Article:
2015: Stories of American extremes

(CNN)You've heard of the American Dream. In 2015, CNN brought you tales of American extremes: From the town in Alaska where everyone lives in one building to the Virginia hamlet where cell phones are banned to one of the nation's richest places with children living in poverty. You might say these stories bring new meaning to the phrase "American exceptionalism."

It's home to Facebook and Apple -- and children living in garages and tent camps. CNN Opinion Columnist John D. Sutter journeyed to California to explore the dichotomy of Silicon Valley, where despite enormous wealth, 23% of children live in poverty. He met kids who'd never been to the rich part of the valley and two parents who worked full-time and were still homeless. He also offered four solutions for ending child poverty in America -- and traveled to places where these ideas have worked.
    Los Angeles' Skid Row is the undisputed homeless capital of the United States and just a short stroll from the power chambers of City Hall. It's also Officer Deon Joseph's beat -- and has been for 17 years. Months before the city declared an emergency on homelessness, CNN's Ann O'Neill went on patrol with Joseph to see the place through his eyes -- and meet some of the 2,000 people who call Skid Row home. These are faces you'll never forget.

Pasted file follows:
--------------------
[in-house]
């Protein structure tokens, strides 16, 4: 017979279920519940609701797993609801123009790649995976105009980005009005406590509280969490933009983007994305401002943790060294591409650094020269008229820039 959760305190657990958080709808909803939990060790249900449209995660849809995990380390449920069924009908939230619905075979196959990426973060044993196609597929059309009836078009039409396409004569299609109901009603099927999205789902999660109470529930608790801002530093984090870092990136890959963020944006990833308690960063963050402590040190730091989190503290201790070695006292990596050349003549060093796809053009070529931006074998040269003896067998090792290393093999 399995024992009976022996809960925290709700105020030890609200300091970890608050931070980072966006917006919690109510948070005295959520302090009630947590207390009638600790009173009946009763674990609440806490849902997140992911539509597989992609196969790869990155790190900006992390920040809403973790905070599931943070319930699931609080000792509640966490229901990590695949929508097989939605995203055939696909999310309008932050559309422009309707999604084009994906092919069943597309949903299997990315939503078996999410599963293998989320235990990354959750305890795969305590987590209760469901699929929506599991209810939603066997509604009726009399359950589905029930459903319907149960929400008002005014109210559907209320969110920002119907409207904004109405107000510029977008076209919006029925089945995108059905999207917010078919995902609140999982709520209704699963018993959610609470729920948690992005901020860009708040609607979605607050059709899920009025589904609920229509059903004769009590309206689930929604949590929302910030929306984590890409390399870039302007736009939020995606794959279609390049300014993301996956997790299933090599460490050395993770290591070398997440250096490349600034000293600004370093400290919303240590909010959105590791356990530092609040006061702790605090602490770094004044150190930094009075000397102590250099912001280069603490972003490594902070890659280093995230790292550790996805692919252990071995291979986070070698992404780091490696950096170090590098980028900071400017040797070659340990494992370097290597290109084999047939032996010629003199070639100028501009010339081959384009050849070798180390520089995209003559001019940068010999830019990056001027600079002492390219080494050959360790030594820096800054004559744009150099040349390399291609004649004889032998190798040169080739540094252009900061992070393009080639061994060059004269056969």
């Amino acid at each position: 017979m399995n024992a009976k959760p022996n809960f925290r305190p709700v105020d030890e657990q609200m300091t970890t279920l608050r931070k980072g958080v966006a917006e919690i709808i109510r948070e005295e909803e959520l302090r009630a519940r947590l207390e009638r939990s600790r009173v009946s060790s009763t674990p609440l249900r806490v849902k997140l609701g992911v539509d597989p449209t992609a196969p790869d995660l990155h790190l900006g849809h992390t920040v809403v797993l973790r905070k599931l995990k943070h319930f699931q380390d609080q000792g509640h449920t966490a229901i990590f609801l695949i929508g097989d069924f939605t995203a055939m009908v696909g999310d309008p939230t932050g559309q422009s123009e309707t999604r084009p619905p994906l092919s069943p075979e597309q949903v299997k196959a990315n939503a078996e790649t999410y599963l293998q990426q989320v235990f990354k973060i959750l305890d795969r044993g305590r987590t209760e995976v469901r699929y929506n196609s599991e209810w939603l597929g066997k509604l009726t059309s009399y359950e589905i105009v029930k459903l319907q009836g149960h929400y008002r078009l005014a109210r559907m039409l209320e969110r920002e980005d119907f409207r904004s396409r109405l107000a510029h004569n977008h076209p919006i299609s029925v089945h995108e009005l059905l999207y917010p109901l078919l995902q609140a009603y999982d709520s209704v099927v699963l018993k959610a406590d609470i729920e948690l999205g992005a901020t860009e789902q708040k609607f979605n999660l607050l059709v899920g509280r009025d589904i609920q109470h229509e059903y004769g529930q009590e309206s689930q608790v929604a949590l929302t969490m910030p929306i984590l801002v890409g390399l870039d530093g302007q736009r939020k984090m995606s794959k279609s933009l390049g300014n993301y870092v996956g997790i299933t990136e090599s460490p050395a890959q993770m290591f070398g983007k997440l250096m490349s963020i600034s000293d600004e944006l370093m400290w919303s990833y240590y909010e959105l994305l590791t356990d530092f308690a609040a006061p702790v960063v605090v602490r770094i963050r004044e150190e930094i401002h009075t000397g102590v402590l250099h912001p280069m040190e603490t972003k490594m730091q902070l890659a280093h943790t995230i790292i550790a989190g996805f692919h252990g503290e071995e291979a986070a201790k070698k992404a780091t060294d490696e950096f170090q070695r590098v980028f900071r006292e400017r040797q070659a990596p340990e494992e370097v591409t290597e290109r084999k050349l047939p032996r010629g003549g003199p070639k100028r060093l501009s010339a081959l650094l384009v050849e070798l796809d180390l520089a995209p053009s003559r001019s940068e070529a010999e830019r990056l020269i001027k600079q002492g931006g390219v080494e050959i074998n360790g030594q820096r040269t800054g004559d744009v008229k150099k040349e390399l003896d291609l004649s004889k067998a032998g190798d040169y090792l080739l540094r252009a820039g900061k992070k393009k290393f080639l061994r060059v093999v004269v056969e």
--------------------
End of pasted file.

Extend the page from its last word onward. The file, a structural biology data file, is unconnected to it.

Can you imagine living in a town where cell phones and other wireless devices aren't allowed? Welcome to Green Bank, West Virginia. CNN's Wayne Drash and Evelio Contreras traveled to this town out of time, which one resident calls "the place where you can come to get away from the United States." This was part of Great American Stories, an occasional series on the unexpected places and unforgettable characters that help define the country.
    The folks in Whittier, Alaska, know what it means to live in close quarters. All 220 of them call the same building home. CNN's Moni Basu and Evelio Contreras ventured to a place where it snows 22 feet a year (more than 1,000 times the national average) and where the 14-story Begich Towers houses not only everyone in town but the school, hospital, city government, the pharmacy -- you name it. Cozy or claustrophobic? Depends whom you ask.